Currently, baseball throws are measured and evaluated in the following areas: the distance between the thrower and where the ball first strikes the ground, the ball's overall average speed calculated by dividing the distance the ball travels by its time of flight,; and the initial throw velocity. None of these throw evaluations focus on the ability of an outfielder to make a running throw to a baseman. Having a standardized technique and measurement system for this statistic would greatly improve a team's ability to place players skilled in running throws in outfield positions, and would greatly improve a player's ability to focus on improving a very important on-field skill.
 The standardized competition disclosed here will allow anyone in the world, with or without a baseball field, to compete for the fastest world record times. This will vastly enhance and expand the coordinated quickness, precision, and accuracy of players by encouraging competition at the statistical level. The challenge of achieving a positive running throw statistic will contribute to keeping players interested in throw performance as they mature. Historically, many children have not participated in throwing competitions because the limited amount of throwing competitions available are consistently dominated by pitchers and catchers. Measuring throws by pitchers and catchers has long been a focus of throwing statistics, since their positions have a heavy reliance on throwing and the distance of their throws are largely uniform and consistent. The lack of a running throw measurement technique and competition allowing the comparison of a standardized running throw ability deprives young outfielders the ability to compete in throwing contests traditionally dominated by players who focus on fixed-place throws. Professional and amateur teams are deprived of the ability to optimize their outfielder positions by using players with the highest statistical running throw records.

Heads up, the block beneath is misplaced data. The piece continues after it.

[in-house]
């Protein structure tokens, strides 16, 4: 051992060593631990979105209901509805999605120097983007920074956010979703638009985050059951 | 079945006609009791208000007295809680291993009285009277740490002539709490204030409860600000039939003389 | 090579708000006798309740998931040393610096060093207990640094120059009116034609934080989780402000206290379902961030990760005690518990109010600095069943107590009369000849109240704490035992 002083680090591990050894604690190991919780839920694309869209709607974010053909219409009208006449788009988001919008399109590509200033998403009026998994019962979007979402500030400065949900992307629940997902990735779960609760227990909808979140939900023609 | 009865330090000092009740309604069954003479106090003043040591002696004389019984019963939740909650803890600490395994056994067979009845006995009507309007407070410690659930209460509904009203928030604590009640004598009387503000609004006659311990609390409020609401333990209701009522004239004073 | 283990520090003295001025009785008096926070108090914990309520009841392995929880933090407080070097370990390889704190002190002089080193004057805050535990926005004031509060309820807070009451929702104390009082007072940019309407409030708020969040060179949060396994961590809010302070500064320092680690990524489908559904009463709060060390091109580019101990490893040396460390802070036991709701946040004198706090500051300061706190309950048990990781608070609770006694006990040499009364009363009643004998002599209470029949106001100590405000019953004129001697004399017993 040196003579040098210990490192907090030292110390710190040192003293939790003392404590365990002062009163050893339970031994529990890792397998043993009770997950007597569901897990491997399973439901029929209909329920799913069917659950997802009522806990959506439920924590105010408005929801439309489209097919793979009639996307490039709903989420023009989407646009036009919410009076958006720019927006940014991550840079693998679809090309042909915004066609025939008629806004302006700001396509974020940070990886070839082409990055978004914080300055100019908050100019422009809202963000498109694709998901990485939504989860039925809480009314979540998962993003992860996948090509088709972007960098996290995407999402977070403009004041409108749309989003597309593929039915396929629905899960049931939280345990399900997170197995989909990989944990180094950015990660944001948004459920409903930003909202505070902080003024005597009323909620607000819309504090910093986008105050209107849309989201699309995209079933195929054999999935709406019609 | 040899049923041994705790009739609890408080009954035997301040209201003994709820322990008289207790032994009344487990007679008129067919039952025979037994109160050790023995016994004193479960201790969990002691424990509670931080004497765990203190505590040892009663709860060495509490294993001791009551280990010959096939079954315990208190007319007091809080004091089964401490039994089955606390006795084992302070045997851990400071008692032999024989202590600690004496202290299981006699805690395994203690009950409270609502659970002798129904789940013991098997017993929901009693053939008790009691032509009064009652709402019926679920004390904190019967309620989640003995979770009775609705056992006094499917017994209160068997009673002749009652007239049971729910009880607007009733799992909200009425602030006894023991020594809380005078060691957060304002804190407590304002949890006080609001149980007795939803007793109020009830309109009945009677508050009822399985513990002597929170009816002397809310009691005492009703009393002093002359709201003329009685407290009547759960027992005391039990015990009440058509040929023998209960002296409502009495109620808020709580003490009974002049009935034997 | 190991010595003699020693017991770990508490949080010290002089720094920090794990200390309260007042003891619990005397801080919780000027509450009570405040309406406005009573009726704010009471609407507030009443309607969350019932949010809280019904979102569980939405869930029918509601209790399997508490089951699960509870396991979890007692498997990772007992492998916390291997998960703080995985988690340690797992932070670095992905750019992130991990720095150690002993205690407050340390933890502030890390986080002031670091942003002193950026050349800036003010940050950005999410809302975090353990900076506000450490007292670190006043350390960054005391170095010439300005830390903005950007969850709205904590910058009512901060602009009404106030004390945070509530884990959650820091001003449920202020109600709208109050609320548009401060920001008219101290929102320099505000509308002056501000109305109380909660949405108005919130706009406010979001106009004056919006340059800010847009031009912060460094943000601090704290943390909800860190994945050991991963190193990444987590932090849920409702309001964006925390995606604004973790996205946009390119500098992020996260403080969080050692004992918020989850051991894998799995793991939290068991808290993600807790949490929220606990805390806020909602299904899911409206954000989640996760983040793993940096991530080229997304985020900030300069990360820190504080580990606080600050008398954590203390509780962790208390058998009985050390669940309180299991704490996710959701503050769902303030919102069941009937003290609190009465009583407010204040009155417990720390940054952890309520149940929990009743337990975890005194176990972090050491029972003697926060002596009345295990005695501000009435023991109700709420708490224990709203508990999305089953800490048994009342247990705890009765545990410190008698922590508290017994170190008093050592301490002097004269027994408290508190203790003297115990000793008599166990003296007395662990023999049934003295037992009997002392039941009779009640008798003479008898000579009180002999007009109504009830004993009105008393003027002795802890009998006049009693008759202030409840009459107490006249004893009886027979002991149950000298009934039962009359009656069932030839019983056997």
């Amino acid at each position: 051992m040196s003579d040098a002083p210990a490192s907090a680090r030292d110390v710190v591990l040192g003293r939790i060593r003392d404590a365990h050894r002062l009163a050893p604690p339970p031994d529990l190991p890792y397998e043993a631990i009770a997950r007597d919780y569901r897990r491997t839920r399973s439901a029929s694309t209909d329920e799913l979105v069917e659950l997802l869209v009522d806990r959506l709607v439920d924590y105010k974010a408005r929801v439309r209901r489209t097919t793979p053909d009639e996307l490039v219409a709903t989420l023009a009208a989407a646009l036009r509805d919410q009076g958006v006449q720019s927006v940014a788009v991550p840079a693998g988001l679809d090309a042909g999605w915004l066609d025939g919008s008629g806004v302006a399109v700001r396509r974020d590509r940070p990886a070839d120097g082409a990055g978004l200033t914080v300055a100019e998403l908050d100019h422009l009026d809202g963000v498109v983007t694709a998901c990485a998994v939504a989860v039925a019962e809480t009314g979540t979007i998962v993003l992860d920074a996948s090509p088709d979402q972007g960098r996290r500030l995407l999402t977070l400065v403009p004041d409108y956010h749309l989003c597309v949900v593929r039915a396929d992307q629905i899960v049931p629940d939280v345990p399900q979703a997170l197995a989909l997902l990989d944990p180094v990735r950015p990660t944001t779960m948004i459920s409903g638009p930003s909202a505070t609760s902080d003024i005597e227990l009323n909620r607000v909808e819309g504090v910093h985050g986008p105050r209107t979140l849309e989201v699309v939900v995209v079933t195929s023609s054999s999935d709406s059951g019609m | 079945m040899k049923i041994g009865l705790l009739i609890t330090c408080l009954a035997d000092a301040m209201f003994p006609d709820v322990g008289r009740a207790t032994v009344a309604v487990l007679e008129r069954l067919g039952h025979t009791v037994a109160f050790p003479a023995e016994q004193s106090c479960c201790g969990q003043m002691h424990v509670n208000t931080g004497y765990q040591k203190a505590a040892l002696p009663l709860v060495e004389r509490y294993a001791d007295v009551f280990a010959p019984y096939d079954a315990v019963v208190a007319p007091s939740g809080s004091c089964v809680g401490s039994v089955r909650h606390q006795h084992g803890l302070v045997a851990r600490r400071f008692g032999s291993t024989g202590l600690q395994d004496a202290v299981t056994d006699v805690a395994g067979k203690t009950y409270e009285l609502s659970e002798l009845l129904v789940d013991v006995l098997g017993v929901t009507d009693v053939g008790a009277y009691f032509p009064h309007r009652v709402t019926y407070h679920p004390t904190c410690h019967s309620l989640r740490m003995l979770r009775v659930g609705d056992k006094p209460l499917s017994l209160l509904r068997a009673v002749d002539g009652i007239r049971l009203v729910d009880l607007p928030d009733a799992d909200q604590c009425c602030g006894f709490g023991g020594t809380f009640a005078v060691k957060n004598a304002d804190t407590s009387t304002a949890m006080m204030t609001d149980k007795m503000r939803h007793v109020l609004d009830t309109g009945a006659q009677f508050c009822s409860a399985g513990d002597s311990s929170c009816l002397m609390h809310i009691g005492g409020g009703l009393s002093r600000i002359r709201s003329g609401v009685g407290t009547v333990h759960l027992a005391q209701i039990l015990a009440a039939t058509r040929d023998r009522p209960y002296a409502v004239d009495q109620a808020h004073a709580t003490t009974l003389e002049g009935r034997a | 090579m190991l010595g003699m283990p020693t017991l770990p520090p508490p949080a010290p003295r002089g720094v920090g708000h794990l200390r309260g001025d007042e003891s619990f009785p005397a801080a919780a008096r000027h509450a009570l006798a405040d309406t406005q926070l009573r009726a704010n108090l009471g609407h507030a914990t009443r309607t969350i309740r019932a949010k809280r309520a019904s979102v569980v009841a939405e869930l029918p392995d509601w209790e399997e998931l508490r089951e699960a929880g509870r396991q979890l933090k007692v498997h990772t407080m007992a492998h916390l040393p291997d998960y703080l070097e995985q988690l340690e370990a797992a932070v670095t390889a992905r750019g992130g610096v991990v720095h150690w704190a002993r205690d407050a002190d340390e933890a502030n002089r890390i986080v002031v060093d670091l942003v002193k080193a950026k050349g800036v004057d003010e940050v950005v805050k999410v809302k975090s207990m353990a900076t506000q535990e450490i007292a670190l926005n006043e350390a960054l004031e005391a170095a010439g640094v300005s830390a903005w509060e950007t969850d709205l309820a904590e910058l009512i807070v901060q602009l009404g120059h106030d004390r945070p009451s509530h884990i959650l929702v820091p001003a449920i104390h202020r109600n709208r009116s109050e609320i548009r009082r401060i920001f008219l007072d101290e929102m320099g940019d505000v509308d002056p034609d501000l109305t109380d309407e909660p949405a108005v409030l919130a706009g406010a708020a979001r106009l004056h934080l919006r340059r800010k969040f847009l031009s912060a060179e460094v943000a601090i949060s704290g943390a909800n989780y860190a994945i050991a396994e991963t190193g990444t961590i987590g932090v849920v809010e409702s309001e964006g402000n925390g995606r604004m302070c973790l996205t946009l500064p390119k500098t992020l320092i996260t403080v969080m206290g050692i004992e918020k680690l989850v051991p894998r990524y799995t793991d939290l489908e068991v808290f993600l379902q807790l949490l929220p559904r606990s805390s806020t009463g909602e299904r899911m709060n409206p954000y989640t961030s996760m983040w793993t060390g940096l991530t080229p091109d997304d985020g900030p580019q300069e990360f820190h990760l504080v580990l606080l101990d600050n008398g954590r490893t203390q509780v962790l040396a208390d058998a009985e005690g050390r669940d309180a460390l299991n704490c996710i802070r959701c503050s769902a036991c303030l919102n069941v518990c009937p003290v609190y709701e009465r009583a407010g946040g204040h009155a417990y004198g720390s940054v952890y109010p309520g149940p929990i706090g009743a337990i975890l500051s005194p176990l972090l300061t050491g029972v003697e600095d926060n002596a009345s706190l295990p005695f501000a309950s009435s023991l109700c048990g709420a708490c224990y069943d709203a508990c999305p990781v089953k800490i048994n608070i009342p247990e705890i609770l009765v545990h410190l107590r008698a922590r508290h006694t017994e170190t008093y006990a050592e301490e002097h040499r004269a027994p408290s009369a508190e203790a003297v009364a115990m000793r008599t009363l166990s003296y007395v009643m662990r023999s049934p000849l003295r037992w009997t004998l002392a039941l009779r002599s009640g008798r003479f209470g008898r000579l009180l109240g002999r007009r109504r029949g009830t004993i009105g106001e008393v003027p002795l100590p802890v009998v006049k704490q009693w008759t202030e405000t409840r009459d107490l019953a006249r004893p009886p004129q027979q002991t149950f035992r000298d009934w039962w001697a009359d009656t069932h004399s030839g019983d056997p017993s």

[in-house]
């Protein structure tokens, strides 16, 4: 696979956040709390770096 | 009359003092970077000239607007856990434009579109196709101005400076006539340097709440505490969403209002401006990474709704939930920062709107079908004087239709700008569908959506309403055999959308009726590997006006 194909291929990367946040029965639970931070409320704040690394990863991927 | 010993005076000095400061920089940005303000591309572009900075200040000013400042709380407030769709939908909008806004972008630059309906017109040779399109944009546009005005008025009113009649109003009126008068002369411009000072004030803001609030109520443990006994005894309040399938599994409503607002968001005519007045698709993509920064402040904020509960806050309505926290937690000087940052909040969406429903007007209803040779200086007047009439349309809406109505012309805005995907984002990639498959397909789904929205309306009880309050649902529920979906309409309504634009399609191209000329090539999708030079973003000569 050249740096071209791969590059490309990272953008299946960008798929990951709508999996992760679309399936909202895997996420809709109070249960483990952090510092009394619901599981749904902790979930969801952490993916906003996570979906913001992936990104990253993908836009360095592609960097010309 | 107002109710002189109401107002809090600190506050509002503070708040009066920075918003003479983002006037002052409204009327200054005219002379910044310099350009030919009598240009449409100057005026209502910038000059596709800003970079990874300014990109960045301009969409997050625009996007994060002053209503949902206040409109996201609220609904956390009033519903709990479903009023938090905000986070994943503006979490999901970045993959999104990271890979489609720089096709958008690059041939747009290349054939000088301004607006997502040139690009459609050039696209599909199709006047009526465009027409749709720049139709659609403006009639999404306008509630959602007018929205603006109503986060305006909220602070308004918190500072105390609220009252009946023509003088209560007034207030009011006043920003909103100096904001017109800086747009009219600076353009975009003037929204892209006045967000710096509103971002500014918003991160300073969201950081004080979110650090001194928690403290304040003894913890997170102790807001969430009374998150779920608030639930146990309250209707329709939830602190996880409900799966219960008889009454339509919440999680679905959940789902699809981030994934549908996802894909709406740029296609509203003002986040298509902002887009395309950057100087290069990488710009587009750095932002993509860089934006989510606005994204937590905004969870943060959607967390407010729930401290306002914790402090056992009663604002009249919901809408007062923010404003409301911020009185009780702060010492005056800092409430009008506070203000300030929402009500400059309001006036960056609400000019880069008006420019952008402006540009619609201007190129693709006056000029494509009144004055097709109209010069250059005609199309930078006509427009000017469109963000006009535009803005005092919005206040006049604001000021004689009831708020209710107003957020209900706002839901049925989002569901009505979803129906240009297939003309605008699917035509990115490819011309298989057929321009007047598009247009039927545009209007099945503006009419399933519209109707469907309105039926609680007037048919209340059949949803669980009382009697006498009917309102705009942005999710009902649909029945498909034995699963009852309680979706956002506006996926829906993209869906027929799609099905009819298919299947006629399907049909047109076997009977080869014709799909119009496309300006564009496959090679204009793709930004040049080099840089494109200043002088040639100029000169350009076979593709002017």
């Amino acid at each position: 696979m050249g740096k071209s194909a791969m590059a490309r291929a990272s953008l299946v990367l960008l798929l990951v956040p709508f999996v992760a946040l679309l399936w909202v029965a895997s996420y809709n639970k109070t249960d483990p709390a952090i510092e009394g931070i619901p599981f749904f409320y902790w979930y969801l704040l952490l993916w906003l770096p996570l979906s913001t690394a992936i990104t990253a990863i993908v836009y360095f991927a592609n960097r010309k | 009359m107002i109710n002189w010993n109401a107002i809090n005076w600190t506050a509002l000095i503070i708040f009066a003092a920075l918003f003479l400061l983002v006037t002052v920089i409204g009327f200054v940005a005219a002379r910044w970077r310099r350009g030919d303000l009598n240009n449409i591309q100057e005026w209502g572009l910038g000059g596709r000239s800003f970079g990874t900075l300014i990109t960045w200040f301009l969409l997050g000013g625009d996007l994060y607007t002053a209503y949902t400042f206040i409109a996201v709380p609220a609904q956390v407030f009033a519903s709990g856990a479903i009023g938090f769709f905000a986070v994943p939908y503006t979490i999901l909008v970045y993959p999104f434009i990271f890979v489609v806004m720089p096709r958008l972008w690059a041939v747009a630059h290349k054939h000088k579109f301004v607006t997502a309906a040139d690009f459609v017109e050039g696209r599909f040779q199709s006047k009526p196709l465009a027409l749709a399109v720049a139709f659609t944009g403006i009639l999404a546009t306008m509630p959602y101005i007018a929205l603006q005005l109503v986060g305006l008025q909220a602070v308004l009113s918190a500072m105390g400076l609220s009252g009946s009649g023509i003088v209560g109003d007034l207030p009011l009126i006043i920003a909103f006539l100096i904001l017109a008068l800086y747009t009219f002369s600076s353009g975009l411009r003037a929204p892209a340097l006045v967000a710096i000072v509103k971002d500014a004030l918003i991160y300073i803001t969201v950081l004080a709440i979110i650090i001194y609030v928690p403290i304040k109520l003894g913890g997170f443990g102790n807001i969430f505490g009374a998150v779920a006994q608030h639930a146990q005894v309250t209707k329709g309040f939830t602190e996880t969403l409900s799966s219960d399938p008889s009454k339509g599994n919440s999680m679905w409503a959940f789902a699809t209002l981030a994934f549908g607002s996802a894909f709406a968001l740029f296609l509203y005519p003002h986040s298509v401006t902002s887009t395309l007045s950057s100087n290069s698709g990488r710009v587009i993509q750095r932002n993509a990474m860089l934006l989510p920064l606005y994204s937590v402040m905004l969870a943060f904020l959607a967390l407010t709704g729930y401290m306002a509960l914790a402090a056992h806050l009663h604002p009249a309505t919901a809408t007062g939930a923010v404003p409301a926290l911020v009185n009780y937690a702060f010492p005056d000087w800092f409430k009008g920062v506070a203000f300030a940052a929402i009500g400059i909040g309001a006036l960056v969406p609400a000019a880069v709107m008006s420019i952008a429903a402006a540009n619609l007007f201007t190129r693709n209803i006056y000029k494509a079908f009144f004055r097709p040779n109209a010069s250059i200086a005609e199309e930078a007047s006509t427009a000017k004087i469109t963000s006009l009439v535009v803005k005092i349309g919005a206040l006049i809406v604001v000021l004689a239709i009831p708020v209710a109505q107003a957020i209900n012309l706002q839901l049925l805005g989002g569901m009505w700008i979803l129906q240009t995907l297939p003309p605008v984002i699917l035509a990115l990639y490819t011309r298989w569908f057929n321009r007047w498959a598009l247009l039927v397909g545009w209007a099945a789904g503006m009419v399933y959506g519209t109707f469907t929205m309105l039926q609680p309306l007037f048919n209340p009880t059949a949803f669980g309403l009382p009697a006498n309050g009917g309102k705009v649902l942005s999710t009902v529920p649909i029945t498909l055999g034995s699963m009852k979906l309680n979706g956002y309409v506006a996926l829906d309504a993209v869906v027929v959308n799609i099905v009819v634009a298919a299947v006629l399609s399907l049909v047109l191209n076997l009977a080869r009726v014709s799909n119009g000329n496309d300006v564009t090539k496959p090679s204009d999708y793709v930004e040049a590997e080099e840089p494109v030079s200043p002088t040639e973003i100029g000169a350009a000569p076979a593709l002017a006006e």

Inclusion of a running throw competition and statistic will cause a sea change in baseball. Outfielders will be trained to attempt to throw out runners in game situations where before no throw would have been attempted. Since momentum is a critical element in a running throw; coordination, running speed, and quickness of release will easily overcome arm strength alone. Games will be more exciting as plays are made that were before thought impossible Crowds will roar in pleasure and seats will fill.
 For the foregoing reasons, there is a need for a method for measuring and performing running throws. This will prompt a significant change in baseball as outfielders no longer “camp” as often under fly balls but catch and throw balls on the run. Runners will be thrown out in situations where in the past no throw would have been attempted. This sea change in baseball will thrill fans both old and new.